Ghost Cult’s DJ Astrocreep spend some time recently in London listening to the new Sabaton album, The Great War (Nuclear Blast) and determined it’s full of bangers! Then he chatted with bassist/vocalist Pär Sundström all about making The Great War, World War I as an influence, concept albums, their choice of ‘Verdun’ as the first single, incorporating historic poetry and music into their songs, working with an Orchestra and a Choir, matching the right music to the appropriate lyrics, having a sense of humor on tour, ESP basses and much more! The Great War releases on July 19th! Pre-order it here at this link. Continue reading
Sabaton has shared the first new song from their upcoming new album, The Great War, due out from Nuclear Blast on July 19th. Listen to their cover of Apocalyptica’s ‘Fields of Verdun’ right now! Continue reading
Over the top (in both senses of the term) and once more into the breach, Sabaton unleash their seventh war-themed opus Heroes (Nuclear Blast), another slab of bombastic power metal.
After the unbridled success of 2012’s Carolus Rex, Sabaton find themselves in a new position, feeling the pressure of following up a massive album, not only their career-best but a genuine genre-classic, and with an all new lineup; only band leaders vocalist Joachim Brodén and bassist Pär Sundström remain. When faced with following up truly great albums, many bands choose to tinker with their approach (think Slayer on South Of Heaven). Sabaton have puffed up their chests and roared “More of the same!”
Fans of the Swedish machine will not be disappointed. Choosing to focus on different heroes of war scenarios, each song has its own tale to tell. ‘Soldier of 3 Armies’, a standout, pounding, pacy track tells of Lauri Törni, soldier of the Finnish army, the SS and the US army; ‘No Bullets Fly’ recounts the Charlie Brown/Franz Stigler incident to a soundtrack that kicks off with a classic Judas Priest riff before strafing into a huge chorus enhanced by Peter Tägtgren’sslick, dynamic production; ‘Resist And Bite’ calls to mind AC/DC’s ‘Thunderstruck’ while celebrating Belgian resistance to overwhelming odds; ‘The Ballad Of Bull’ is epic and choral, reminiscent of Manowar’s ‘Crown And The Ring’, honouring Leslie “Bull” Allen who single-handedly saved 12 wounded comrades; ‘To Hell And Back’, with a distracting and odd Wild-Western whistle, fetes Audie Murphy; while ‘Inmate 4859’ is a fitting epic in the vein of ‘The Caroleans Prayer’, paying tribute to Witold Pilecki, who volunteered to be imprisoned at Auschwitz as part of an undercover mission.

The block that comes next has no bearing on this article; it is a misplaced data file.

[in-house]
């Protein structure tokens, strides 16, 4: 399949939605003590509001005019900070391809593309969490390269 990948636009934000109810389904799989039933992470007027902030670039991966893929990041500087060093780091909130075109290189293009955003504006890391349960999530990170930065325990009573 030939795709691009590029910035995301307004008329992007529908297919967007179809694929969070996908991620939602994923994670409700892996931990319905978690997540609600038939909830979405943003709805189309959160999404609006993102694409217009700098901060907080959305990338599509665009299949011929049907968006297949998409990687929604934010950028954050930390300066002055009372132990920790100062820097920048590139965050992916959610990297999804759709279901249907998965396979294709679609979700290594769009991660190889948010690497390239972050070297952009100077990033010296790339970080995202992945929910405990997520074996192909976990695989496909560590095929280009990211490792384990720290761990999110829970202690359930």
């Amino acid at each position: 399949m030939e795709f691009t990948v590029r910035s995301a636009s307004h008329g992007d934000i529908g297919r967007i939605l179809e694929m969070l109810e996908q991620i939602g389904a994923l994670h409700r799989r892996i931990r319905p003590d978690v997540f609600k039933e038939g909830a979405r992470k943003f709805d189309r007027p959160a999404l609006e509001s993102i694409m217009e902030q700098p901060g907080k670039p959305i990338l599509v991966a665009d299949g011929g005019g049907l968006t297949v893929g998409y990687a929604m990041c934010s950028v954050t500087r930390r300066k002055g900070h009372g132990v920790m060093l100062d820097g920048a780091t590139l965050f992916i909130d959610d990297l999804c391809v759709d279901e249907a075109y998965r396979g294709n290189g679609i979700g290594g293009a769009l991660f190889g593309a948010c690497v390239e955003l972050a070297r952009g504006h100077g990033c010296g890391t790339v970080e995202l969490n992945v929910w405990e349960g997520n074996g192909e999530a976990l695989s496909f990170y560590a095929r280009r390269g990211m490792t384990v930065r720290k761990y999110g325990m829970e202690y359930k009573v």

Such stories are fittingly backed by the trademark Sabaton sound; powerful, everything louder than everything else with lashings of Ride-of-The-Valkryian drama, all topped by Brodén’s distinctive gruff melodies. While Heroes doesn’t quite live up Carolus Rex or The Art Of War, it is still definitely and defiantly Sabaton and will delight those who have already joined the army.